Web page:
`# number of classes` `K ` `=` `len` `(` `set` `(y_train))` `# calculate total number of classes for output layer` `print` `(` `"number of classes:"` `, K)` `# Build the model using the functional API` `# input layer` `i ` `=` `Input` `(shape` `=` `x_train[` `0` `].shape)` `x ` `=` `Conv2D(` `32` `, (` `3` `, ` `3` `), activation` `=` `'relu'` `, padding` `=` `'same'` `)(i)` `x ` `=` `BatchNormalization()(x)` `x ` `=` `Conv2D(` `32` `, (` `3` `, ` `3` `), activation` `=` `'relu'` `, padding` `=` `'same'` `)(x)` `x ` `=` `BatchNormalization()(x)` `x ` `=` `MaxPooling2D((` `2` `, ` `2` `))(x)` `x ` `=` `Conv2D(` `64` `, (` `3` `, ` `3` `), activation` `=` `'relu'` `, padding` `=` `'same'` `)(x)` `x ` `=` `BatchNormalization()(x)` `x ` `=` `Conv2D(` `64` `, (` `3` `, ` `3` `), activation` `=` `'relu'` `, padding` `=` `'same'` `)(x)` `x ` `=` `BatchNormalization()(x)` `x ` `=` `MaxPooling2D((` `2` `, ` `2` `))(x)` `x ` `=` `Conv2D(` `128` `, (` `3` `, ` `3` `), activation` `=` `'relu'` `, padding` `=` `'same'` `)(x)` `x ` `=` `BatchNormalization()(x)` `x ` `=` `Conv2D(` `128` `, (` `3` `, ` `3` `), activation` `=` `'relu'` `, padding` `=` `'same'` `)(x)` `x ` `=` `BatchNormalization()(x)` `x ` `=` `MaxPooling2D((` `2` `, ` `2` `))(x)` `x ` `=` `Flatten()(x)` `x ` `=` `Dropout(` `0.2` `)(x)` `# Hidden layer` `x ` `=` `Dense(` `1024` `, activation` `=` `'relu'` `)(x)` `x ` `=` `Dropout(` `0.2` `)(x)` `# last hidden layer i.e.. output layer` `x ` `=` `Dense(K, activation` `=` `'softmax'` `)(x)` `model ` `=` `Model(i, x)` `model.summary()` |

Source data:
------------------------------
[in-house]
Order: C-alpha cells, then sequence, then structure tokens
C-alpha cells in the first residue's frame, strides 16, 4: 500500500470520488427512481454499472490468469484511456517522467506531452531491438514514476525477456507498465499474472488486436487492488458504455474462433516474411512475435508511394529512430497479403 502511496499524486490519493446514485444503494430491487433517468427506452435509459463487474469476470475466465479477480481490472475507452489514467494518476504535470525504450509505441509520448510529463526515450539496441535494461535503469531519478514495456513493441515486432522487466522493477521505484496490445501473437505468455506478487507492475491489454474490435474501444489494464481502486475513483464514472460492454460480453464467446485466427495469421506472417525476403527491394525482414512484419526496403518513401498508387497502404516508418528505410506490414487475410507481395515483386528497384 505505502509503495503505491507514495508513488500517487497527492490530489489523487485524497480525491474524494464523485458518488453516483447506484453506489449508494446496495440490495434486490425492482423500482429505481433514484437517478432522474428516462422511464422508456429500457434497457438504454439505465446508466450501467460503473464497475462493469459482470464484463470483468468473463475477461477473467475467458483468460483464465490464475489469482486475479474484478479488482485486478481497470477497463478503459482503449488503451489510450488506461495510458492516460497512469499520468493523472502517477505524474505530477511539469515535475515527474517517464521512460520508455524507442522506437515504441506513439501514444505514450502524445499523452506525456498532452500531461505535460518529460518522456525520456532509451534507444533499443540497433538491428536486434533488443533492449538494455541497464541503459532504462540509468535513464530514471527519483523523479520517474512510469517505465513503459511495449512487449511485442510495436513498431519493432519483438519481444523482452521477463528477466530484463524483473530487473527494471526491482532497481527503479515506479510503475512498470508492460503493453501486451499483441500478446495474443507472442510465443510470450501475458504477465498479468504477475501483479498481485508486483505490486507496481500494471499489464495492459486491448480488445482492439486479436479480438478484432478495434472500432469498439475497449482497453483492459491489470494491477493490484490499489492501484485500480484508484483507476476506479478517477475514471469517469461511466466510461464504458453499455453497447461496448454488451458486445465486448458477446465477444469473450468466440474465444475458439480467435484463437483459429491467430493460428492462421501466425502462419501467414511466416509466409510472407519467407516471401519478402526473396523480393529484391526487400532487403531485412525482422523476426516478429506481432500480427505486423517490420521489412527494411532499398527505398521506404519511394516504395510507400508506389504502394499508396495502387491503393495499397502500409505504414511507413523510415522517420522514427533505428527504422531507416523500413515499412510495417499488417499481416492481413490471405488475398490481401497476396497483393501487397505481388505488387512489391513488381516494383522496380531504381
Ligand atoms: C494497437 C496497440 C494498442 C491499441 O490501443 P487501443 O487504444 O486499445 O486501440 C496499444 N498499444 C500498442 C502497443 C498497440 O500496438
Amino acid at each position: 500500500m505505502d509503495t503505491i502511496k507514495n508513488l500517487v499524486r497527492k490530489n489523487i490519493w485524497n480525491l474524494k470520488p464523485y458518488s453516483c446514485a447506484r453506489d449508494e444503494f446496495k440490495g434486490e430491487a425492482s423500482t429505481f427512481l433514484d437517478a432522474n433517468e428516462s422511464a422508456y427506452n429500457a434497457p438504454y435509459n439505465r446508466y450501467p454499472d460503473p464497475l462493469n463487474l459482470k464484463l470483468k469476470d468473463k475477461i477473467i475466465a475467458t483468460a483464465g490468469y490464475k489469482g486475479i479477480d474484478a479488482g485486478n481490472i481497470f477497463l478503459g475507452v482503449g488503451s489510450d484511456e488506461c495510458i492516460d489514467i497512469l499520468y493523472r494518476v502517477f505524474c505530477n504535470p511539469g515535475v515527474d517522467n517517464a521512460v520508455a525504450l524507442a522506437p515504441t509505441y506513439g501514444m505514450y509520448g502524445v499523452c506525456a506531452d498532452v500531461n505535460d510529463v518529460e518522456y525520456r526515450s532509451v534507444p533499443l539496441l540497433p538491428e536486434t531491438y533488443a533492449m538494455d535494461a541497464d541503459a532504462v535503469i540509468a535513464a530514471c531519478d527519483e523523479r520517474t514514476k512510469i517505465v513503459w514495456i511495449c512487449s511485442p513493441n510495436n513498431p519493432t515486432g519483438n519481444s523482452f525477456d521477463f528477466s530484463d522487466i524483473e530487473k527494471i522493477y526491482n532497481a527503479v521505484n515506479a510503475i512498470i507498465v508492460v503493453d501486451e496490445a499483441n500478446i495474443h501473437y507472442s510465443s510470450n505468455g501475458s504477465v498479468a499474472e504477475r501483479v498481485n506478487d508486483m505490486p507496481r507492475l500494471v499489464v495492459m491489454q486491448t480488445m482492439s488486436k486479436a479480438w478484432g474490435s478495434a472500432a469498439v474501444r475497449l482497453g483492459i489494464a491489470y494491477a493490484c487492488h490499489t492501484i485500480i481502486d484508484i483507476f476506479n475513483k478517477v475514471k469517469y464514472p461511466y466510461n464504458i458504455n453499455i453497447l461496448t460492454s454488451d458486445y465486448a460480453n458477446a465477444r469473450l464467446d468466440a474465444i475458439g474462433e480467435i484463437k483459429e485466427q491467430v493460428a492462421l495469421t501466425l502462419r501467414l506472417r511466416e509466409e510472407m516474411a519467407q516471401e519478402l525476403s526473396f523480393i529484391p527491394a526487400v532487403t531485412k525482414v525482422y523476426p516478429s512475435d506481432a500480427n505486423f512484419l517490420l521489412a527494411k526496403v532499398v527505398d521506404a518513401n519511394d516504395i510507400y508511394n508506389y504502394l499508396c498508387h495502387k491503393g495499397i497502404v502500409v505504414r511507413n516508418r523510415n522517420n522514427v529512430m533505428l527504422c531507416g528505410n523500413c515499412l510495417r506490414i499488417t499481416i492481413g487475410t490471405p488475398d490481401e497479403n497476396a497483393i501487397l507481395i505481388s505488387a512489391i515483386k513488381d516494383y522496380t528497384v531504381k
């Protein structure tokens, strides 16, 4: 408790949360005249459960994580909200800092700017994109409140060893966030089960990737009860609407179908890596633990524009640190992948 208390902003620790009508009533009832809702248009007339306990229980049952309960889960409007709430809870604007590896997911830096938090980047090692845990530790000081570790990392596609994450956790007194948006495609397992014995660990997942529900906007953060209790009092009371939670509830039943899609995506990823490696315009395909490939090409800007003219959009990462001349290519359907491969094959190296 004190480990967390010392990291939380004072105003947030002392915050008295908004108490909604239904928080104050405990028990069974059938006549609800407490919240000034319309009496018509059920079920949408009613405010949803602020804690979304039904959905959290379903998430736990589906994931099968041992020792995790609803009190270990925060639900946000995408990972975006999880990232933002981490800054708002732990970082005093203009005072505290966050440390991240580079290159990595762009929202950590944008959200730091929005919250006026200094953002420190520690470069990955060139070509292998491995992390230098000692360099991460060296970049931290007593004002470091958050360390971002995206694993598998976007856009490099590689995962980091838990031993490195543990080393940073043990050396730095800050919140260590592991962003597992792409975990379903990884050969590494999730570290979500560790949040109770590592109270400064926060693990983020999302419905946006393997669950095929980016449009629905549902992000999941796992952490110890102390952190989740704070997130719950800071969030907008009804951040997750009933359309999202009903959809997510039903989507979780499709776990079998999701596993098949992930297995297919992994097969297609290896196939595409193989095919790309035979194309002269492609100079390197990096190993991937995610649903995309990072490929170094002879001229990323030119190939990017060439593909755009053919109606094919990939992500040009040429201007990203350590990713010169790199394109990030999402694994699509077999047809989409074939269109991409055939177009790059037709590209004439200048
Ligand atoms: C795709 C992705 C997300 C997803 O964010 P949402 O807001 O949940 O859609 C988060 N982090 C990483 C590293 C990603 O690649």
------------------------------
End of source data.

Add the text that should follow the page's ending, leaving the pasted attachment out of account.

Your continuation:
**Output:**

Save the model in h5 format using the save() method.

## Python3

`# saving and loading the .h5 model` `# save model` `model.save(` `'gfgModel.h5'` `)` `print` `(` `'Model Saved!'` `)` `# load model` `savedModel` `=` `load_model(` `'gfgModel.h5'` `)` `savedModel.summary()` |

**Output:**

Save the model weights using the save_weights() method.

## Python3

`# saving and loading the model weights` `# save model` `model.save_weights(` `'gfgModelWeights'` `)` `print` `(` `'Model Saved!'` `)` `# load model` `savedModel ` `=` `model.load_weights(` `'gfgModelWeights'` `)` `print` `(` `'Model Loaded!'` `)` |

**Output:**

Save the model in h5 format model using the save_weights() method.

## Python3

`# saving and loading the .h5 model` `# save model` `model.save_weights(` `'gfgModelWeights.h5'` `)` `print` `(` `'Model Saved!'` `)` `# load model` `savedModel ` `=` `model.load_weights(` `'gfgModelWeights.h5'` `)` `print` `(` `'Model Loaded!'` `)` |

**Output:**

The above model was developed in Google colab. So on saving the models, they are stored temporarily and can be downloaded. Below are the models and weights saved: